- Irish Music and the Experience of Nostalgia in Japan
The year 2002 saw the first Saint Patrick's Day parade in Kyoto. It coincided with many other such parades around the world, including ones in Tokyo, in Seoul, and in Singapore. Japan has dozens of Irish pubs with names such as Murphy's, Ryan's, or Paddy's, and many of them feature Japanese musicians playing live Irish music in weekly seisiúns. In October of 2003 the current incarnation of the Riverdance stage show appeared on its third tour in Nagoya, Osaka, Tokyo, Sendai, Hiroshima, and Fukuoka. Japanese enthusiasts of Irish culture might have been able to catch Riverdance if they weren't already tied up by a harp festival, Irish traditional music camps, set dancing classes, productions of plays by Irish dramatists in Japanese and English, poetry readings in Irish and English with and without Japanese translation, or visits to the 250-seat Finnegan's Bar and Grill at Universal Studios Japan™ in Osaka.
Staying in contact with each other by means of the internet, posters, and performances, Japan's Irish music enthusiasts have ample opportunities to experience a type of Irish culture in diasporic relocation. Consumers of Irish music and those interested in Irish culture generally might be surprised to find Irish music in Japan, or—in particular—to find Japanese people deeply drawn toward Irish music, culture, and notions of identity. Yet the rules of citizenship for the Irish are so generous, compared to many nations, that anyone—including a Japanese person—may be an Irish citizen provided that one grandparent was born in Ireland. This would extend citizenship to the likes of Che Guevara, Muhammad Ali, Tony Blair, Alex Haley, or Alfred Hitchcock. This article focuses primarily on Japanese consumers of Irish music, acknowledging, though, that the peripatetic Irish have established lively diasporic communities across the globe.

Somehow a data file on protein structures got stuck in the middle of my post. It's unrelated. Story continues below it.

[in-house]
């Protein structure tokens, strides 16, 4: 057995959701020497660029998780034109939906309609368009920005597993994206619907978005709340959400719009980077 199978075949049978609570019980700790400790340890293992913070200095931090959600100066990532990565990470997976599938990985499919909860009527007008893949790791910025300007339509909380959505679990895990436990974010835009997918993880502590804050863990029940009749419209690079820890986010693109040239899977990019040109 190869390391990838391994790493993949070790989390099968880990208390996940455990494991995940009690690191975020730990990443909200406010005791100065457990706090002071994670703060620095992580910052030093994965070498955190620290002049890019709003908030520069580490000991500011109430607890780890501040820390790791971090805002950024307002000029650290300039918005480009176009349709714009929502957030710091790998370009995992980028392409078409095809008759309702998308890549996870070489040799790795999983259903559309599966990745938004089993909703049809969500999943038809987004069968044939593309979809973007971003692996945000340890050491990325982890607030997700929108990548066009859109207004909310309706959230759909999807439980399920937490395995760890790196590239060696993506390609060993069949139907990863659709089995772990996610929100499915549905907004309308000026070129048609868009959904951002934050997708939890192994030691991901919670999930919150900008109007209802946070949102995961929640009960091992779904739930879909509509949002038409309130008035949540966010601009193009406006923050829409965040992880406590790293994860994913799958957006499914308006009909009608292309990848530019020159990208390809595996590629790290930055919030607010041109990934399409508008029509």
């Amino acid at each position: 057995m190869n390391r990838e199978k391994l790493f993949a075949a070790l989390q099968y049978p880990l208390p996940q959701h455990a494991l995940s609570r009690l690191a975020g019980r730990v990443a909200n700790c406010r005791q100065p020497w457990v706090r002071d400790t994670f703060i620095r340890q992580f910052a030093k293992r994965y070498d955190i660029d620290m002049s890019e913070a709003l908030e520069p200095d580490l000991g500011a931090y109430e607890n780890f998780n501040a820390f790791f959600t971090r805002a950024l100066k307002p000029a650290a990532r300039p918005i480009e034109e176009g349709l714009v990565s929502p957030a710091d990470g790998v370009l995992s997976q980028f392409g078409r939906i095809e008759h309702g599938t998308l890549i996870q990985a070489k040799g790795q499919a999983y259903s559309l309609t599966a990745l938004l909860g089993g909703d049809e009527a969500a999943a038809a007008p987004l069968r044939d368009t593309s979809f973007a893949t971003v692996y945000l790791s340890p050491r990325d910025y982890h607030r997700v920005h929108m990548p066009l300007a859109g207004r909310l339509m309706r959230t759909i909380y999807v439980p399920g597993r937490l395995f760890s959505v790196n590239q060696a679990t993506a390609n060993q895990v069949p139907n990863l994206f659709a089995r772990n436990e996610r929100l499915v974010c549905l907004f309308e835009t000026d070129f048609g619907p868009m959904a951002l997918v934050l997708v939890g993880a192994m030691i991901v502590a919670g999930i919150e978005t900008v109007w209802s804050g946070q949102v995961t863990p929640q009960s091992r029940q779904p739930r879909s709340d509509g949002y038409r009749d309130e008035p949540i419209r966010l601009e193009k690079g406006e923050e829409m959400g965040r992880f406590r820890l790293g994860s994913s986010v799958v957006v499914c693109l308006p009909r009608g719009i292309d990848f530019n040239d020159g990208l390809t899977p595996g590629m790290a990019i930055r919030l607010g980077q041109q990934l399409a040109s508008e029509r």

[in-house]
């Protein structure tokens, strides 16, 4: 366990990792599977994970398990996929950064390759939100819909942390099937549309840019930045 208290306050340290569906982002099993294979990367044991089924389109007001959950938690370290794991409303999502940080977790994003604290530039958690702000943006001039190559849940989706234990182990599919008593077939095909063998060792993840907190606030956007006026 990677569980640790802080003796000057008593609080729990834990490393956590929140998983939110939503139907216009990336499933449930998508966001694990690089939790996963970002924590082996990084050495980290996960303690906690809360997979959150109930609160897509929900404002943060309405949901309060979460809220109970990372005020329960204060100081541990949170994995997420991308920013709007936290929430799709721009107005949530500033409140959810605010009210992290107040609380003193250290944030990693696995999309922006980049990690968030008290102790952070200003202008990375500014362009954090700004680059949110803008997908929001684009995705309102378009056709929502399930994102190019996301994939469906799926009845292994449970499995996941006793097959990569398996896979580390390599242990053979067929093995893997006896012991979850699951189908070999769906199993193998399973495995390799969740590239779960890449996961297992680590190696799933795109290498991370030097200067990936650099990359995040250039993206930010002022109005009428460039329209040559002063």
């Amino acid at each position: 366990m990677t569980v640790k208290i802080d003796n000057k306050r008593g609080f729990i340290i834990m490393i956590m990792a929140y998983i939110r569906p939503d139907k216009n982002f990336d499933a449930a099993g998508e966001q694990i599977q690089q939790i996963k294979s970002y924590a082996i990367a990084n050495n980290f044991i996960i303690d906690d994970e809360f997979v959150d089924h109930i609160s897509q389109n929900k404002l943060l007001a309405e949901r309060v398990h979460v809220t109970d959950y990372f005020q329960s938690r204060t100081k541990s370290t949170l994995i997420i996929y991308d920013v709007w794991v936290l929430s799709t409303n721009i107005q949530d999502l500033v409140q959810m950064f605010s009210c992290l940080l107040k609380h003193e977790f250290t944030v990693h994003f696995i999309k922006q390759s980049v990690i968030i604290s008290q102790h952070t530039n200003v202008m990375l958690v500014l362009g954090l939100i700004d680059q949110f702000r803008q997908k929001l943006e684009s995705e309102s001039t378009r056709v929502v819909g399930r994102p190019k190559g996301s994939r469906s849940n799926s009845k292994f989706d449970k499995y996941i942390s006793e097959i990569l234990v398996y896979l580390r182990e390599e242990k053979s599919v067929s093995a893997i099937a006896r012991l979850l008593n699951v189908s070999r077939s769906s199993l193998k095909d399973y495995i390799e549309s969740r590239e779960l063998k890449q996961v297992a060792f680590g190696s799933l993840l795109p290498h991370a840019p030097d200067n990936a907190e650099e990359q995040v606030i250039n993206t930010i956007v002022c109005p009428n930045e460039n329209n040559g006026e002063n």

I was a professor-in-residence at a branch campus of Kobe University in the Kansai area of Japan, teaching American music history.1 Prior to my arrival I had sent messages by e-mail to the Japan branch of Comhaltas Ceoltóirí Éireann, the international association of Irish music enthusiasts. Within a few [End Page 101] days I had received multiple welcoming messages from Japanese colleagues, eager to share their interest in Irish music, dance, and language. The development of these connections was crucial to my ability to at least partly understand the current status of Irish music in Japan. It was certainly typical of at least one aspect of the essential Japanese fieldwork experience: knowing someone who knows someone else (kone: "connection or influence"). I attended seisiúns and Irish dance classes both as an observer and as a participant, hung out with Japanese musicians, singers, and academics, gave presentations and lessons in Irish singing, and even got a gig at Universal Studios in Osaka as an "Irish singer." In each case there was an active sense of community on the part of the Japanese participants, and a deliberate engagement with "Irishness" on many levels, from using their first names with each other (and me), to physically performing the mannerisms of Irish musicians in seisiúns.
One of the most striking revelations of this work in Japan was not the prevalence of Irish music, dance, and literature, but rather the profound sense of nostalgia generated by the performance of Irish culture. This performance of culture could include, for example, "Danny Boy" played on the shakuhachi, the Irish national anthem sung full blast by trainloads of Irish soccer fans en route to World Cup events, or my own renditions of sean-nós or old-style songs to everyone from housewives to academics to domestic tourists hoping for an "authentic" Irish singer. People who recognized the tunes as Irish exclaimed frequently (and sometimes tearfully) that Irish music reminded them of their childhoods, or their home, or their mother's singing. However, many other people with whom I spoke were very pleased and surprised to hear that their great Japanese folksong tradition had reached outside their borders and had been translated into English, or even Irish. I was treated to renditions of Irish songs in...